(Washington, DC) The Internal Revenue Service (IRS) announced on January 31 that there will be no furloughs for its employees in Fiscal Year 2014 (FY’14). While this would seem to be good news for IRS employees, the hard facts show that a number of issues will create the perfect storm leading to extra work for most employees.
The FY’14 budget gives the IRS $11.3 billion. In FY’13, the agency received $11.8 billion, but the sequester took back $500 million, leaving them with $11.3 billion. In short, their FY’14 budget is a flat budget.
To make matters worse, IRS officials recently required each Federal and quasi-Federal agency to notify employees that they do indeed need to pay taxes, just like every other American who isn’t a multi-millionaire or multi-billionaire, and must do so by the traditional April 15th deadline. This potentially means hundreds of thousands of forms to process, and due to budgetary restrictions, there will be no additional staff and no overtime.
“We feel that we can squeeze more work out of our current employees,” said an IRS spokesman, speaking on condition of anonymity. “It’s not like we’d expect an ‘incident’ by overworking those who would be led.”
All IRS employees don’t seem to share the spokesman’s assessment. “I’m near a nervous breakdown already,” said an IRS employee, speaking on condition of anonymity. “Adding to my work will just make things worse. I’d like to say that I can count on mental health professionals because of coverage through Obamacare (the Affordable Care Act), but I haven’t been able to sign in and sign up.”
The spokesman also addressed the issue of the mandatory “pay your taxes” notification for Federal employees. “The IRS wants to make sure that average, ordinary, everyday Americans know the agency is doing its job,” said an IRS spokesman, speaking on condition of anonymity. “Federal employees aren’t exempt from paying taxes, though it does seem silly that they’re essentially paying their own salaries.”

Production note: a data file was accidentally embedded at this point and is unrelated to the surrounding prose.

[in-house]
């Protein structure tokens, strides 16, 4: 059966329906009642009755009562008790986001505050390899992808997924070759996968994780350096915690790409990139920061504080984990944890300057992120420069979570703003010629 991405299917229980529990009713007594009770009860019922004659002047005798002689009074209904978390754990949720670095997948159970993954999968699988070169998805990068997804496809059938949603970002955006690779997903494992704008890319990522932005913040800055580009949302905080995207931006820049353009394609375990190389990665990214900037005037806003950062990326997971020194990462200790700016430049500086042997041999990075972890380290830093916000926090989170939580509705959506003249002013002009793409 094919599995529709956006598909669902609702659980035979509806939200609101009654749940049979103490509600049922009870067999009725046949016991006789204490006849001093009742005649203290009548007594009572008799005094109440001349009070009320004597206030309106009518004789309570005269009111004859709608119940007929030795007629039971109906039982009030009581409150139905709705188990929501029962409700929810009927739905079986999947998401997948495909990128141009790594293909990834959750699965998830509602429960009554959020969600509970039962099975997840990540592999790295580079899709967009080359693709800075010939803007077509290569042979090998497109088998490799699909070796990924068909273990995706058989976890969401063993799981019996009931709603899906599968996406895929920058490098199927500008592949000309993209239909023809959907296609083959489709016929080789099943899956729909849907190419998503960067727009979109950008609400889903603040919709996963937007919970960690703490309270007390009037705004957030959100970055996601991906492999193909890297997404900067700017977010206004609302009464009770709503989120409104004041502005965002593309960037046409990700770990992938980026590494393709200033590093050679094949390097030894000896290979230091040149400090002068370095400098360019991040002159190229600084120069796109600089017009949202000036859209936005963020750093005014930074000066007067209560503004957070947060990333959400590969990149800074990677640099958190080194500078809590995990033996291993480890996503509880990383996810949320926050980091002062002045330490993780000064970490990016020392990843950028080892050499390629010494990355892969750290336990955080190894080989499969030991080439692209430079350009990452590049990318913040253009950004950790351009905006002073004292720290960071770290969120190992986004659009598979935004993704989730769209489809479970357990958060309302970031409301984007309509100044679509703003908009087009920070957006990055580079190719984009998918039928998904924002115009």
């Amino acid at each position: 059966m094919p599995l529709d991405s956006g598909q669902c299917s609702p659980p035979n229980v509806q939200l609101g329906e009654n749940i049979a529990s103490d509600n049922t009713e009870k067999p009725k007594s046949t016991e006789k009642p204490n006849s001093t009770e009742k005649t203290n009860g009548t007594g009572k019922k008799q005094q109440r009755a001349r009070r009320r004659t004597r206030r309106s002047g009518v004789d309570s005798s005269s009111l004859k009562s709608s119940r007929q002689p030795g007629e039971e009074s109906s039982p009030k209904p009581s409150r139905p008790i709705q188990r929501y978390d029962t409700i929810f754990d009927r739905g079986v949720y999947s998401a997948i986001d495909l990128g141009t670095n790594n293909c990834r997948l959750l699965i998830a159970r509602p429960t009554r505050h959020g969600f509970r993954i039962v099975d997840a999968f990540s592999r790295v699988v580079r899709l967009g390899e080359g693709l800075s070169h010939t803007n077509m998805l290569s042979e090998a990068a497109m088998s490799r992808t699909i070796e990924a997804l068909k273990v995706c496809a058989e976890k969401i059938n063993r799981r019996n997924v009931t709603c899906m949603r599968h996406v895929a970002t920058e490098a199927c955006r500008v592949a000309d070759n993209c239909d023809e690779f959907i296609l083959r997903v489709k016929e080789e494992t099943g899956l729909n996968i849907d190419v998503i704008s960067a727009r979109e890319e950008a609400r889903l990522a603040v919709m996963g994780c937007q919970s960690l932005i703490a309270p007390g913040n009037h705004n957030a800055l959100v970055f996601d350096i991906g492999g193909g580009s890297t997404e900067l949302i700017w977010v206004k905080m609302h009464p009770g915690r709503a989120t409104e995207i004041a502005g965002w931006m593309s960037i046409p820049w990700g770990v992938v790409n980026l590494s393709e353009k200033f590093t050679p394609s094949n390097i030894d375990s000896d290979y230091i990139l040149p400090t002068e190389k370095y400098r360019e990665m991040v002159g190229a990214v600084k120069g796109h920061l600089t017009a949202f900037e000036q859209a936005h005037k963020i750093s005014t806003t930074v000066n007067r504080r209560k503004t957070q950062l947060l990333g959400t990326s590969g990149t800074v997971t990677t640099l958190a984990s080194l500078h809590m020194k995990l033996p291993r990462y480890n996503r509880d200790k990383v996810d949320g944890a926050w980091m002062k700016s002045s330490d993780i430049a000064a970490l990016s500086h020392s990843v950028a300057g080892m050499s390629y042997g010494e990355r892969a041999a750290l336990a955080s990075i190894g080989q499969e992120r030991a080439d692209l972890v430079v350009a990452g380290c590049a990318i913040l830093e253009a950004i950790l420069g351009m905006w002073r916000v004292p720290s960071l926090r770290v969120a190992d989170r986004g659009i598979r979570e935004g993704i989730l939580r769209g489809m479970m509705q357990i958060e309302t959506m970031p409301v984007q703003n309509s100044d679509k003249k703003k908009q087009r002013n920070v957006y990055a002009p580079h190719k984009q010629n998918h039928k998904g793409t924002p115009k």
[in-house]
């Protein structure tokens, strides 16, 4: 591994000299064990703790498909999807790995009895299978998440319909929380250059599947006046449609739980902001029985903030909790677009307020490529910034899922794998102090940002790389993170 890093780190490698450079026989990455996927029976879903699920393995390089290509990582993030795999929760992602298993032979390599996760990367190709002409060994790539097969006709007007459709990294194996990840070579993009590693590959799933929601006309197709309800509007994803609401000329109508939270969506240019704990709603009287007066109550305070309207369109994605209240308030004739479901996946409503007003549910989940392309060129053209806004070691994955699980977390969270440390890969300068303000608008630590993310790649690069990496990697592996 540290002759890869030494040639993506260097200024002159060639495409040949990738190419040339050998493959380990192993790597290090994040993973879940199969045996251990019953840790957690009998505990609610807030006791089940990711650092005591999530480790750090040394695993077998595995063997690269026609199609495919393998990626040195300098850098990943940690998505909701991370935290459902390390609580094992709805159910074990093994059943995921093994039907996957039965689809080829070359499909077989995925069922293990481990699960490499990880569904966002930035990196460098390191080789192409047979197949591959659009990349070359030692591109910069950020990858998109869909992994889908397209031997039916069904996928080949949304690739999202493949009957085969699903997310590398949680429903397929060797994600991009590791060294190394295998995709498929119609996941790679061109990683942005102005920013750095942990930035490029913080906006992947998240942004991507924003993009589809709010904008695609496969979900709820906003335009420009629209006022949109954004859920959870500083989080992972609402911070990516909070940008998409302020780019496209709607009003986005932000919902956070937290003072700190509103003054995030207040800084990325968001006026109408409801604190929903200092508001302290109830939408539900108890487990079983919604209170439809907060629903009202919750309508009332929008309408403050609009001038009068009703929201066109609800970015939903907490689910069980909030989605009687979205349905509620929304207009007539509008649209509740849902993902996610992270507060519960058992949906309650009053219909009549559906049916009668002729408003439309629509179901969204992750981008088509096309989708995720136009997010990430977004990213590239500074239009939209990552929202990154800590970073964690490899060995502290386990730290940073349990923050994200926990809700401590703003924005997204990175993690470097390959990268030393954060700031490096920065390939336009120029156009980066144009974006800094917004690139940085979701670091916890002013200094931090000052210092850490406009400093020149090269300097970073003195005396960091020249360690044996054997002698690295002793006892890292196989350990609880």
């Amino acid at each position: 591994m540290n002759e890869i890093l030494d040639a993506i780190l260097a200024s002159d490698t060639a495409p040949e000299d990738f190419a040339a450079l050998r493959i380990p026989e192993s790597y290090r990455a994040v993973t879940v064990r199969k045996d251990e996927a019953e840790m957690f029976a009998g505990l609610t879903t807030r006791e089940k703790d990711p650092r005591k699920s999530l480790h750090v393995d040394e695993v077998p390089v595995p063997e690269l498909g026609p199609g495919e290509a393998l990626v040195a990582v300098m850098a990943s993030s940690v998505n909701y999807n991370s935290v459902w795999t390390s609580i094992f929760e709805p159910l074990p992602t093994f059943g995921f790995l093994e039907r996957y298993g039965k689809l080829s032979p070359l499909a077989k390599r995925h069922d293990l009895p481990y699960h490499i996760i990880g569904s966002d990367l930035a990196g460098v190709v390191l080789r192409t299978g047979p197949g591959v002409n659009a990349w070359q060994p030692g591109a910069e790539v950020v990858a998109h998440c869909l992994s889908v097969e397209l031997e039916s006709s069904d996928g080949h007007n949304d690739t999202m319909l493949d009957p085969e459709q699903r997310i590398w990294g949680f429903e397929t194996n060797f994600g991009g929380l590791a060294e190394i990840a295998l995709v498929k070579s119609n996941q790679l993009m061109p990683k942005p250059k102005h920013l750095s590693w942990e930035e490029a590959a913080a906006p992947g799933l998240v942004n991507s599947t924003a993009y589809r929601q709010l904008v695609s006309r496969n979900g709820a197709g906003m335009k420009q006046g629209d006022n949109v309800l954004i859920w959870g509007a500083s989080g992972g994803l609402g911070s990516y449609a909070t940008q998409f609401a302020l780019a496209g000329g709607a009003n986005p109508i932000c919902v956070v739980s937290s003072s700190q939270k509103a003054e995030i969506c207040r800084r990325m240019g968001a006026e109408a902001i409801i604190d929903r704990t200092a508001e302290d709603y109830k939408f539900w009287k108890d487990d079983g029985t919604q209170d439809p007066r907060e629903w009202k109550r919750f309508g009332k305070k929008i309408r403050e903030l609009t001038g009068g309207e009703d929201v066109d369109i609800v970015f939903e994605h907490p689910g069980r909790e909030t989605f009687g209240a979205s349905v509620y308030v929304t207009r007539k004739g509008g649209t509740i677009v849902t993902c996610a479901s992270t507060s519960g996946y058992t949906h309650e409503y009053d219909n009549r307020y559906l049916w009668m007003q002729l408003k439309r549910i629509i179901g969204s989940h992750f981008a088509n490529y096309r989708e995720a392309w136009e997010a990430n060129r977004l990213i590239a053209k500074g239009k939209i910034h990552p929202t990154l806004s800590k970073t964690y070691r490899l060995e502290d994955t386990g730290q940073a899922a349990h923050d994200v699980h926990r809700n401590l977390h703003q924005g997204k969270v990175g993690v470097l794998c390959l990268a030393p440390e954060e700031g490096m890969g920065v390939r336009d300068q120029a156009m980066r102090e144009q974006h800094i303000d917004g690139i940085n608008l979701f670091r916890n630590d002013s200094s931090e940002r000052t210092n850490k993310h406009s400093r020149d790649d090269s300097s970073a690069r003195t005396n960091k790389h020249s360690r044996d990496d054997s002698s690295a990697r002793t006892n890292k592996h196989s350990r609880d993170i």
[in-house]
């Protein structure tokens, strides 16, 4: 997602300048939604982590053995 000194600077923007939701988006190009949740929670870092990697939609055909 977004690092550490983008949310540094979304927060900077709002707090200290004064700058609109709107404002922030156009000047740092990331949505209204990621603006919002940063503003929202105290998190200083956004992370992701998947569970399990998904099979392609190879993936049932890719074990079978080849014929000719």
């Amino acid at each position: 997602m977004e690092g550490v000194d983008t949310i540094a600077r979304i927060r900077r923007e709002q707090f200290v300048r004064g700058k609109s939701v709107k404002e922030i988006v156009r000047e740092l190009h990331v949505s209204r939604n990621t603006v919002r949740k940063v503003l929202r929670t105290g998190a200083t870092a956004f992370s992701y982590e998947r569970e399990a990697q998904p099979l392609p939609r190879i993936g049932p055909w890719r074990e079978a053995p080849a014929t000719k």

But many Federal employees have come to resent the reminders sent out by their superiors. And their superiors’ superiors. And their superiors’ superiors’ superiors. And so on.
“Now average, ordinary, everyday Americans will think that we’re all deadbeats,” said a concerned Federal employee, speaking on condition of anonymity. And they’ll also think that we’re all stupid. Who needs a reminder to pay taxes? In life, there are three guarantees: death, taxes, and a dysfunctional Congress.”
“What’s annoying is the usual lack of communication means I’ve received eight copies of the notice,” said an annoyed Federal employee, speaking on condition of anonymity. “First, I don’t need to be told to pay my taxes. Second, I don’t need to be told eight times. It’s like a scene out of Office Space or something.”